Apr 18, 2008 - 0 Comments - Fyre -

The Inner Workings of Walls


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Most have never looked beneath the surface of a wall, or even considered doing such a thing.

A wall is not seen as an object of substance, and therefore not thought of as having depth, or in this case — inner workings.

What walls do, cannot be explained merely on the basis of color and texture. Just like skin, which is “skin deep”, the smooth surface of a wall is deceptive and can easily suggest simple answers to all suggestions of deeper things.

People have often responded, perplexed, when asked, “what’s behind this wall?”


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Once, as a child, when I had measured the rooms of our house, I was intrigued by the discovery of what appeared to be (by implication of my measurements) an unexplained space in a wall. There was the fireplace, there was the bookcase, and now, here — the empty place.

Beneath all stairways, in every situation, without exception, there is a space. It’s as if the ascension of the stairway, like the acceleration of a rocket, requires something equal and opposite. When the design of the house was negotiated, the living room declared, “If you are going to leave my room and go upstairs to another room, then you will leave with me — your emptyness.” “Cursed are you above all constructions, stairway. For leading a man where he should not go, you will forever be half-useless and the haunt of spiders, a Tower of Babel in the DNA of every double-floored home.”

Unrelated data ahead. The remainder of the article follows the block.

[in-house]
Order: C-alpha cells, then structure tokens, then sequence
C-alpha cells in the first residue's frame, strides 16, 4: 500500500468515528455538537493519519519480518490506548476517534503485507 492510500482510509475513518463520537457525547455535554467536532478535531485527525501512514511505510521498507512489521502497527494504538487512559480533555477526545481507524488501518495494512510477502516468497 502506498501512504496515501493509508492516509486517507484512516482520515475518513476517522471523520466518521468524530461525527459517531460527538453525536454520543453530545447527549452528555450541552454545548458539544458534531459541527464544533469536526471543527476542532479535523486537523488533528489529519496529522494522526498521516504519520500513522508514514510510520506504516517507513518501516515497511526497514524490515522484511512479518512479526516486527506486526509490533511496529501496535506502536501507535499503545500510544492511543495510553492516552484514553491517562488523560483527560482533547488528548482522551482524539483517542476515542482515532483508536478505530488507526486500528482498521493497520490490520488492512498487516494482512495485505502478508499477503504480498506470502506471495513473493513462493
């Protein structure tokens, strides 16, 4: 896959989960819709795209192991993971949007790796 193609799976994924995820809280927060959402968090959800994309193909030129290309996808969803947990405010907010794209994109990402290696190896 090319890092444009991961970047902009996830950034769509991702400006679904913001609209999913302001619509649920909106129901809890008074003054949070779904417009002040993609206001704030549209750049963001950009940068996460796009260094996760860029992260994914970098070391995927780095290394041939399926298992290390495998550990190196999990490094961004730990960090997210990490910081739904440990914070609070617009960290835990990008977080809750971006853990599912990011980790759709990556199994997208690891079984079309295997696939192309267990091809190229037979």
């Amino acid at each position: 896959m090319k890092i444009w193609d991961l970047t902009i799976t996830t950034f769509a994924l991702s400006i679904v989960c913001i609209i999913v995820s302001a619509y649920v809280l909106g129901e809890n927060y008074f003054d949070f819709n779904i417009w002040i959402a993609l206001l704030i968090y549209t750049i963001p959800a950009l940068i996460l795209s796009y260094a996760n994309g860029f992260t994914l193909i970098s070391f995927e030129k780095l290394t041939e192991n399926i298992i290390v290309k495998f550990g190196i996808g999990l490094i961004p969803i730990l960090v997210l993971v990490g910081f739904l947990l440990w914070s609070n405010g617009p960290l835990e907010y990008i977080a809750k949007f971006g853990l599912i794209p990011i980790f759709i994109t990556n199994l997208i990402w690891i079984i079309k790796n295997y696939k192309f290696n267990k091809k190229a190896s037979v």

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Don’t be surprised.

Imagine what you thought the first time you looked under the hood of a car and saw — all those things. The car had done a pretty good job of hiding its inner workings. Perhaps you thought it just moved — all by itself.

Yes, and so it is with the inner workings of walls. The engine revealed. The machine unmasked.

Woven within white wind, we whispered; what wonder was worked with walls.

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